Horton goes on to draw a comparison to the local church and the very ordinary Christian life, but I will have more to say about that in the near future.

October 11, 2014

I get my wife back today! Aileen has spent the last few days in Indianapolis to take in the 2014 True Woman conference. It sounds like she is having a great time, but I’ll be glad to have her back just in time for Thanksgiving (which, in Canada, we celebrate this weekend).

Here are today’s Kindle deals: Spiritual Warfare by Brian Borgman & Rob Ventura ($5.99); When God Weeps by Joni Eareckson Tada ($5.99); Hitler in the Crosshairs by Maurice Possley & John Woodbridge ($3.79); The Rage Against God by Peter Hitchens ($3.99); Gifted Hands by Ben Carson ($3.99); Everyday Prayers by Scotty Smith ($1.99).

Here’s an interesting and quantified take on America’s Most Well-Spoken President - “We crunched the data on more than 600 presidential speeches and addresses to see how they changed over time, and had Bill Clinton’s speechwriter check the results. Our findings may surprise you.”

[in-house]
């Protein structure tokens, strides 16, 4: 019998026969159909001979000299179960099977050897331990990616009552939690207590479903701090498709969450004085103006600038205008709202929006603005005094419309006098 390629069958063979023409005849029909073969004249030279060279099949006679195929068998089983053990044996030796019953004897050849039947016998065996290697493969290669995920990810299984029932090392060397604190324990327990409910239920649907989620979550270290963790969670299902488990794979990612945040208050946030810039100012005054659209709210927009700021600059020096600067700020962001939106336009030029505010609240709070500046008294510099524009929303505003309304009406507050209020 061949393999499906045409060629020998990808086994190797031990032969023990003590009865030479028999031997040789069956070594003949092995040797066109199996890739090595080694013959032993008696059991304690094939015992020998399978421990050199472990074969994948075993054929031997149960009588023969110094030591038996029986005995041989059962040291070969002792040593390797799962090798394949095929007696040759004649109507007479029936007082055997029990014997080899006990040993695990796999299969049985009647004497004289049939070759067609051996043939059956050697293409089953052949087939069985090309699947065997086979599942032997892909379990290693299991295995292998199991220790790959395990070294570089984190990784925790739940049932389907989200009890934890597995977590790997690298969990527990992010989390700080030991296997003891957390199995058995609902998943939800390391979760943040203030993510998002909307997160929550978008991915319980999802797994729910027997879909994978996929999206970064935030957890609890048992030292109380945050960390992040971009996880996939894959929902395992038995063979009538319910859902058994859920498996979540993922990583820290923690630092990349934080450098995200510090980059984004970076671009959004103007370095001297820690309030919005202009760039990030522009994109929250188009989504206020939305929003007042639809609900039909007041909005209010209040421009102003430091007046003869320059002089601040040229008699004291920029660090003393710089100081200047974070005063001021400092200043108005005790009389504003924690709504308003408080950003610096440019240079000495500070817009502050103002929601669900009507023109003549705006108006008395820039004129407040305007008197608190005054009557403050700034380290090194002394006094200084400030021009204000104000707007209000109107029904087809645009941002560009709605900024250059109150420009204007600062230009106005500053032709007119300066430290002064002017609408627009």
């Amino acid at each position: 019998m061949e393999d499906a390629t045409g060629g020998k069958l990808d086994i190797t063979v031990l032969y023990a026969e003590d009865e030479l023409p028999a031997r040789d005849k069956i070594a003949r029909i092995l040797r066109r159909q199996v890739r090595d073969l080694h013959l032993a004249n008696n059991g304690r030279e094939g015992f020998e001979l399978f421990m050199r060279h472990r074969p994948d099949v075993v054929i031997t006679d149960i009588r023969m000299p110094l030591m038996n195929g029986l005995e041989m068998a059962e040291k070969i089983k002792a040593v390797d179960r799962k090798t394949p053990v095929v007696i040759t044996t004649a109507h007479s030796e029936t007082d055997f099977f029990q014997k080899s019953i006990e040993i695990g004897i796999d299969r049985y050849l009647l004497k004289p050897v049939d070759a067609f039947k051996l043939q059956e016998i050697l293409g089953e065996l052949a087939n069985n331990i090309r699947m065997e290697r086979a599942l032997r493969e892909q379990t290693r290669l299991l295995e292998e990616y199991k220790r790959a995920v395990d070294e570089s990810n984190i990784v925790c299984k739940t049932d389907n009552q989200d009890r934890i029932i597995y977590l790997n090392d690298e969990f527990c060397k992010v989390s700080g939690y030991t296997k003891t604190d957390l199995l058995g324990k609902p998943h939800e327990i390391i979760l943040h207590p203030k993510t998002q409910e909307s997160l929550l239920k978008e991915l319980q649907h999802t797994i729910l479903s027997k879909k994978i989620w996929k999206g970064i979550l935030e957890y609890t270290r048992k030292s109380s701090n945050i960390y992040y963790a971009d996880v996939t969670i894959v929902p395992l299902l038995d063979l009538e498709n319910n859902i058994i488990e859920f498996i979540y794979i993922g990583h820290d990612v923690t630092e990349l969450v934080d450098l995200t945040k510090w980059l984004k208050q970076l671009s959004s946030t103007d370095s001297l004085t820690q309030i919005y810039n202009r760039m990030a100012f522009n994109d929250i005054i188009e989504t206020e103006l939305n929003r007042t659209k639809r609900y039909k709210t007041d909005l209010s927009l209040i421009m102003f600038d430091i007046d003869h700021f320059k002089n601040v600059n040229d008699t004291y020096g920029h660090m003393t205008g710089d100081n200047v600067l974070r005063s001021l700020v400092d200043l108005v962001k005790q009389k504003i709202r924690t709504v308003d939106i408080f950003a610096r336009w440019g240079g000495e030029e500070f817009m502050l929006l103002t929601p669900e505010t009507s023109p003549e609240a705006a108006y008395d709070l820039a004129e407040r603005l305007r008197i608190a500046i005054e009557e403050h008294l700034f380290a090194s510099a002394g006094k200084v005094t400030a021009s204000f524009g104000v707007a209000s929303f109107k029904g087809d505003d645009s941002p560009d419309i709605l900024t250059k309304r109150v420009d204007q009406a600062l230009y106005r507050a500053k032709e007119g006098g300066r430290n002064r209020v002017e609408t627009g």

A Lens to the Front is a photo gallery from Iraq.

Thanks to Books at a Glance for sponsoring the blog this week. Sponsors help keep this site afloat by covering the costs associated with hosting and maintenance.

I always love to read Sinclair Ferguson on the Bible - “If Scripture is our final authority, exactly how reliable is it as the authority on which we should base the whole of our lives?”

The title of this one just about says it all: Let Your Dim, Sin-Stained Light Shine Before The World.

This article outlines one of the ways same-sex marriage will affect friendships. Esolen asks us to imagine a world in which the incest taboo is erased. In such a place, “You see a father hugging his teenage daughter as she leaves the car to go to school. The possibility flashes before your mind. The language has changed, and the individual can do nothing about it.”